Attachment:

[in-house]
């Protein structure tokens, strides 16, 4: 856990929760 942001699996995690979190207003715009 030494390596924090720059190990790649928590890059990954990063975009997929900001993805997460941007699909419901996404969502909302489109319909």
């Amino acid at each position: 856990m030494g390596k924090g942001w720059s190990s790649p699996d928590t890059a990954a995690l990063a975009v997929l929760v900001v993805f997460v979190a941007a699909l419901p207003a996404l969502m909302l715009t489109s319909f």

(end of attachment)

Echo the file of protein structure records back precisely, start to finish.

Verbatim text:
[in-house]
């Protein structure tokens, strides 16, 4: 856990929760 942001699996995690979190207003715009 030494390596924090720059190990790649928590890059990954990063975009997929900001993805997460941007699909419901996404969502909302489109319909």
């Amino acid at each position: 856990m030494g390596k924090g942001w720059s190990s790649p699996d928590t890059a990954a995690l990063a975009v997929l929760v900001v993805f997460v979190a941007a699909l419901p207003a996404l969502m909302l715009t489109s319909f």